The Bakersfield Californian from Bakersfield, California on September 21, 1936 · Page 13
Get access to this page with a Free Trial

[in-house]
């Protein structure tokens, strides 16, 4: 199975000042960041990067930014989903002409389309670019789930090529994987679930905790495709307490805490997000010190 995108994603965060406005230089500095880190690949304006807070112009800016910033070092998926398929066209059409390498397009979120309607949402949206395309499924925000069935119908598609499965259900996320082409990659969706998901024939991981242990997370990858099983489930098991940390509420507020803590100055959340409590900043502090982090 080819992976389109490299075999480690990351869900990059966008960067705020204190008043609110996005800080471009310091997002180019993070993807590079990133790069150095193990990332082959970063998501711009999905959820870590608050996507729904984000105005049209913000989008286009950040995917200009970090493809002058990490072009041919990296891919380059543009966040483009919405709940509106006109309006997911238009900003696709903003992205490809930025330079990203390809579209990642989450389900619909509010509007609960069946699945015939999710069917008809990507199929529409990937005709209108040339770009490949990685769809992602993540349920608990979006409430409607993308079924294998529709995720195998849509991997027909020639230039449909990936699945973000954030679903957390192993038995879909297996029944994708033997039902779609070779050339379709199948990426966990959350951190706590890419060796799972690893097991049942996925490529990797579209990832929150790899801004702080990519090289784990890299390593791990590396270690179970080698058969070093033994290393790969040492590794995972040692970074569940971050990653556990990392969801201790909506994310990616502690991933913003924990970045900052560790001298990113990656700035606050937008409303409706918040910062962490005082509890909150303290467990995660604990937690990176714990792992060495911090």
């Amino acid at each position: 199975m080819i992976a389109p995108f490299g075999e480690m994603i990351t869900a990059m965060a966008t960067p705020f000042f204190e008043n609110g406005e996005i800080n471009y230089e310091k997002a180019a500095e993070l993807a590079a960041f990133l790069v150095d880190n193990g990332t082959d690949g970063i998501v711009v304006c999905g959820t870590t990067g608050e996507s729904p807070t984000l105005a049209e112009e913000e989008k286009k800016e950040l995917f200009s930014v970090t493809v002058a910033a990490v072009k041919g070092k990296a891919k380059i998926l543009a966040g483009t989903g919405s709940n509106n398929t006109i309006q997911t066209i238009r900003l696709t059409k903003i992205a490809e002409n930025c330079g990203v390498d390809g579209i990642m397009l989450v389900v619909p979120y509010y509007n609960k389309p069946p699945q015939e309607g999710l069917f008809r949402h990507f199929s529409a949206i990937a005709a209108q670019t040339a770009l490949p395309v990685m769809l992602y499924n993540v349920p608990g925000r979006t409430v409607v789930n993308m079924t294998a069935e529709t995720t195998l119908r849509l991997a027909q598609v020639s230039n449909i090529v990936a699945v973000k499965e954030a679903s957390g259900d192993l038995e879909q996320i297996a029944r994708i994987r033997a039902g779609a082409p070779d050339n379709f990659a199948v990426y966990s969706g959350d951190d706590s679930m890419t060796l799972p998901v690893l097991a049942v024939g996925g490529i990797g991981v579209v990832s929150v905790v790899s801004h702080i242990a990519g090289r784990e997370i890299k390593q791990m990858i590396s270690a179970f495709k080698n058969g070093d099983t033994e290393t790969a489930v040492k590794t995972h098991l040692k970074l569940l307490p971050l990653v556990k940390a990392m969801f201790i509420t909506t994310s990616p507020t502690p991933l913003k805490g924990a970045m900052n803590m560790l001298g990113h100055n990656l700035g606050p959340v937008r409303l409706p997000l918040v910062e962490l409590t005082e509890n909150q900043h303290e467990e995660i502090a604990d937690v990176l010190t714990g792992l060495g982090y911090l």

The Bakersfield Californian from Bakersfield, California · Page 13

Bakersfield, California
Issue Date:
Monday, September 21, 1936
Page 13
Start Free Trial